The Commercial Agencies Law’s provisions are collectively set out in Federal Law No. 18 of 1981 on the Organization of Commercial Agencies as amended by Federal Law No. 14 of 1988 (the Agency Law), and apply to all registered commercial agents. Federal Law No. 18 of 1993 (Commercial) and Federal Law No. 5 of 1985 (Civil Code) govern unregistered commercial agencies. The Commercial Agencies Law requires that foreign principals distribute their products in the UAE only through exclusive commercial agents who are either UAE nationals or companies wholly owned by UAE nationals. The foreign principal can appoint one agent for the entire UAE or for a particular emirate or group of emirates. The Ministry of Economy handles registration of commercial agents. It remains difficult, if not impossible, to sell in UAE markets without a local agent. Only UAE nationals or companies wholly owned by UAE nationals can register with the Ministry of Economy as local agents.
The Federal Industry Law stipulates that industrial projects must have 51 percent UAE national ownership. The law also requires that projects either be managed by a UAE national or have a board of directors with a majority of UAE nationals. Exemptions from the law are provided for projects related to extraction and refining of oil, natural gas, and other raw materials. Additionally, projects with a small capital investment or projects governed by special laws or agreements are exempt from the industry law.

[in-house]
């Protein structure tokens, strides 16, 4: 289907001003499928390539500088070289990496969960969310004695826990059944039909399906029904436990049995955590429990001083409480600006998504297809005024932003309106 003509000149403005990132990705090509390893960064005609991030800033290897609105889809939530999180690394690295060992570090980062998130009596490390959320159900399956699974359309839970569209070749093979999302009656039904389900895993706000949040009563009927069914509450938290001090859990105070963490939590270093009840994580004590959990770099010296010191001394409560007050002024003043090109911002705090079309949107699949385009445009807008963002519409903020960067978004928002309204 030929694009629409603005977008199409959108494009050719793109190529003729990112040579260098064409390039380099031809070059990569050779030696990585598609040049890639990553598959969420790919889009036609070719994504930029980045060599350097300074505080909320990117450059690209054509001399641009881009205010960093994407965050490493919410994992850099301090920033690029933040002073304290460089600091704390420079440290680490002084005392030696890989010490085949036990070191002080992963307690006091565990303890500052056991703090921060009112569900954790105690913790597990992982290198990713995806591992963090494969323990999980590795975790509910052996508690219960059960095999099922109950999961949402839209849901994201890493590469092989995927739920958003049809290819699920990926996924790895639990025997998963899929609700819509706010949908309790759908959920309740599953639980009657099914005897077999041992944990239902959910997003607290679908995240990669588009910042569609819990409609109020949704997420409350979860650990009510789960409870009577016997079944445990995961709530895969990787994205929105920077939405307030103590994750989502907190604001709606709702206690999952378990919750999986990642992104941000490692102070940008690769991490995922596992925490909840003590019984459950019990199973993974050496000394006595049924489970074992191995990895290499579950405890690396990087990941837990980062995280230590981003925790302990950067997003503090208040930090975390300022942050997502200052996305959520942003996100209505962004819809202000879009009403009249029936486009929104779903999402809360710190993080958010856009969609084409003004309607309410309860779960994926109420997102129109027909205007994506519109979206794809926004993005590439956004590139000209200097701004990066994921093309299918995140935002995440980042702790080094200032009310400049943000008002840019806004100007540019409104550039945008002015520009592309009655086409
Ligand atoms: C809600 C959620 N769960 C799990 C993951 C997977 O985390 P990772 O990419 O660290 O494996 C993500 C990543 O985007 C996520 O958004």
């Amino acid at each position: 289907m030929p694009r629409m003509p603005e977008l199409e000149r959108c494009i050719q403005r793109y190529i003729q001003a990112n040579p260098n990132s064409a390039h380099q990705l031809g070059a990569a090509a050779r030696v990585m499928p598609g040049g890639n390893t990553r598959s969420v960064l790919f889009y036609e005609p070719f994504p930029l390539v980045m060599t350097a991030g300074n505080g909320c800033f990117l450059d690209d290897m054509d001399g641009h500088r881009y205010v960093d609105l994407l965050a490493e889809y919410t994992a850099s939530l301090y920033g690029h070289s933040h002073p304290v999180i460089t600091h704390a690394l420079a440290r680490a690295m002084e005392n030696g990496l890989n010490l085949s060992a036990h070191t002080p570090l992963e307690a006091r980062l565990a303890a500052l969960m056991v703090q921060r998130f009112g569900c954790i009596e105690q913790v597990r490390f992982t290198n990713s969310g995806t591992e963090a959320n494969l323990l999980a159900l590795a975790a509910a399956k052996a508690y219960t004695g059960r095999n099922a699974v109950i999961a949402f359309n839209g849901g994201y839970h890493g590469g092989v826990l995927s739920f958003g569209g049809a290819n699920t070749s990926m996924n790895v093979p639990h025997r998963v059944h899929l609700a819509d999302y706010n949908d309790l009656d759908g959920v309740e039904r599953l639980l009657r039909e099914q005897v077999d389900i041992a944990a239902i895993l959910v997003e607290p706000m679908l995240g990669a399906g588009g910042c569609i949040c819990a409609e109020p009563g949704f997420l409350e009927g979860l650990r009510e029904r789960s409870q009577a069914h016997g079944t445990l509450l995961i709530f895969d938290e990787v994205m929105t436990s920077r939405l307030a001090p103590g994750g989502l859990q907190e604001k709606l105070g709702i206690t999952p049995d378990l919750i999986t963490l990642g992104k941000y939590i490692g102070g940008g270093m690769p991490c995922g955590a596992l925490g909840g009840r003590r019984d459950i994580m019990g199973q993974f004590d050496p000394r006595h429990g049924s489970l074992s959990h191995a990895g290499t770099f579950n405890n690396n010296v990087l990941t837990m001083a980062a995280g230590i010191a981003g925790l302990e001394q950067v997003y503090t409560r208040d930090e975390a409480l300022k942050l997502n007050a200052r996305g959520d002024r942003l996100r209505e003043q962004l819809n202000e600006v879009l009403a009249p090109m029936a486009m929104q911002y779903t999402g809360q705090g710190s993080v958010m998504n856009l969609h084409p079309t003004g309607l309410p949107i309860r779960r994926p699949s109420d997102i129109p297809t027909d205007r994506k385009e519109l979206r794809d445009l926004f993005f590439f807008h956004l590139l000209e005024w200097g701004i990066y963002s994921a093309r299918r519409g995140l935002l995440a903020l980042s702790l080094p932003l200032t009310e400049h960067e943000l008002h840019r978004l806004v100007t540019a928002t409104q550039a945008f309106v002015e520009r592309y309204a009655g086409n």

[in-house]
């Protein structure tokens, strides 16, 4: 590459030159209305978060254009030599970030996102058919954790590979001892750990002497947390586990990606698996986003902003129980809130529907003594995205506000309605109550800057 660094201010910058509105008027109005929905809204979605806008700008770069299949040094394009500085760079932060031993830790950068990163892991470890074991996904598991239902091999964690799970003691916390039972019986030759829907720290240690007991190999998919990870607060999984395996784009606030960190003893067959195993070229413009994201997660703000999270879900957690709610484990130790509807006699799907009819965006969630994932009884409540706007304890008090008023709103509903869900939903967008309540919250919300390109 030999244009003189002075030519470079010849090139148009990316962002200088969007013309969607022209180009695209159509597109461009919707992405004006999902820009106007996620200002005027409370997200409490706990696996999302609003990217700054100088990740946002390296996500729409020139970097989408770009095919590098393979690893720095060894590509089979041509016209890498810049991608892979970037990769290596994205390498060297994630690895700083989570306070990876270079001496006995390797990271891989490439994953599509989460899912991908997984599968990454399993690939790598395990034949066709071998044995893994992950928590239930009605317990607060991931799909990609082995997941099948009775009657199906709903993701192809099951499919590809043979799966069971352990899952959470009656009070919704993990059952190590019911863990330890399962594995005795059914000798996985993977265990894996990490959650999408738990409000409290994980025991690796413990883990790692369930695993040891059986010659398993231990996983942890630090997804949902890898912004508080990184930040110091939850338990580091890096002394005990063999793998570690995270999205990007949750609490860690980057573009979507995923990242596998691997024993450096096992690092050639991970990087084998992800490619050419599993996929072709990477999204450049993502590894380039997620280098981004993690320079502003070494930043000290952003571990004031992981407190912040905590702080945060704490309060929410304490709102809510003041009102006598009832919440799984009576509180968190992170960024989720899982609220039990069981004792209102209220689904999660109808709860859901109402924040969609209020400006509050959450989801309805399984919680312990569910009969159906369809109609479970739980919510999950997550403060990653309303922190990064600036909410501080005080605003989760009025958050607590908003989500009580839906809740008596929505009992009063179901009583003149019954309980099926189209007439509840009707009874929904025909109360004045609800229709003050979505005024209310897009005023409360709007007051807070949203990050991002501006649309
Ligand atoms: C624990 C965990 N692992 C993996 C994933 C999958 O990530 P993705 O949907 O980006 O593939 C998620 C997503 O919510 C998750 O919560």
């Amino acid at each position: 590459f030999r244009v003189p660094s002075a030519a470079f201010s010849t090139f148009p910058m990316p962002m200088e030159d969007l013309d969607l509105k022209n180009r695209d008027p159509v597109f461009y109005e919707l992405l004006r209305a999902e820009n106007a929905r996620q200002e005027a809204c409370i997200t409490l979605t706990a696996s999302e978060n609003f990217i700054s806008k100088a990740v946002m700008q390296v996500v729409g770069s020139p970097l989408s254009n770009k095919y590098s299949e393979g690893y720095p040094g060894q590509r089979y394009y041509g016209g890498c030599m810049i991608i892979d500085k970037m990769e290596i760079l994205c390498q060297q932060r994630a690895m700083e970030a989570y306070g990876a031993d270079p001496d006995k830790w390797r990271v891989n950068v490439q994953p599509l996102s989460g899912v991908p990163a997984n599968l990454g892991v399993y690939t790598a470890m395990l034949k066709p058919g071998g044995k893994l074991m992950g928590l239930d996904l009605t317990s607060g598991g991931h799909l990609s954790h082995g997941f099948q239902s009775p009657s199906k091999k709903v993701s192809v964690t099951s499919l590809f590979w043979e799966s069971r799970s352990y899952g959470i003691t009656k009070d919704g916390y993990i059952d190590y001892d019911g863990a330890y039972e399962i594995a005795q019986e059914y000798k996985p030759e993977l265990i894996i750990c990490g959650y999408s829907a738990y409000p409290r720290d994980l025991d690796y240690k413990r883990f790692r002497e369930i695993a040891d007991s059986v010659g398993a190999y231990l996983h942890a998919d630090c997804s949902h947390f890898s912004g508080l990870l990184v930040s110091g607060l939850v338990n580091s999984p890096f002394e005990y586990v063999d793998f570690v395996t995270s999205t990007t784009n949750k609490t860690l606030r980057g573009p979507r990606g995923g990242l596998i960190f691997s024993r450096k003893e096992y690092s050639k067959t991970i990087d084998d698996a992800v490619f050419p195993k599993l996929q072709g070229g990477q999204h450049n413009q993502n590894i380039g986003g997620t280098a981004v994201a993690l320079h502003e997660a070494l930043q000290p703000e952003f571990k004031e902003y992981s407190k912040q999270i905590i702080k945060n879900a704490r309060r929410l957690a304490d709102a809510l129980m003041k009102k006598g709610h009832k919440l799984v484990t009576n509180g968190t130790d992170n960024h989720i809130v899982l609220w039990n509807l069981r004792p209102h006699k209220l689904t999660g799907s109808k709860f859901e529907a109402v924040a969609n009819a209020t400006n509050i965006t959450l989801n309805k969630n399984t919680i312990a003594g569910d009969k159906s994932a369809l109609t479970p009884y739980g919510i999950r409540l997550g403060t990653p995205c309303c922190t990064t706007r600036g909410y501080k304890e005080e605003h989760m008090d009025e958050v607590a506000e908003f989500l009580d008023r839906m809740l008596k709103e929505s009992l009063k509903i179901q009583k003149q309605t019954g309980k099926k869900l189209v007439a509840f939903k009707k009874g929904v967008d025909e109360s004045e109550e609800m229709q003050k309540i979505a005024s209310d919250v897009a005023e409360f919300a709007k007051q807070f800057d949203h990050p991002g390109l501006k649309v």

To obtain an investor number from the Abu Dhabi Securities Exchange, go to: http://www.adx.ae/FormsAndApplications/InvestorNumberApplication.pdf
To obtain an investor number for trading on the Dubai Exchanges, go to: http://www.nasdaqdubai.com/assets/docs/NIN-Form.pdf
The UAE’s business registration process varies based on the emirate. The business registration process is not available online. Generally registration happens through the particular emirate’s Department of Economic Development. At a minimum, a company must generally register with the Department of Economic Development, the Ministry of Labor, and the General Authority for Pension and Social Security with a required notary in the process. The time it takes to start a business was eight days in 2015, according to the World Bank.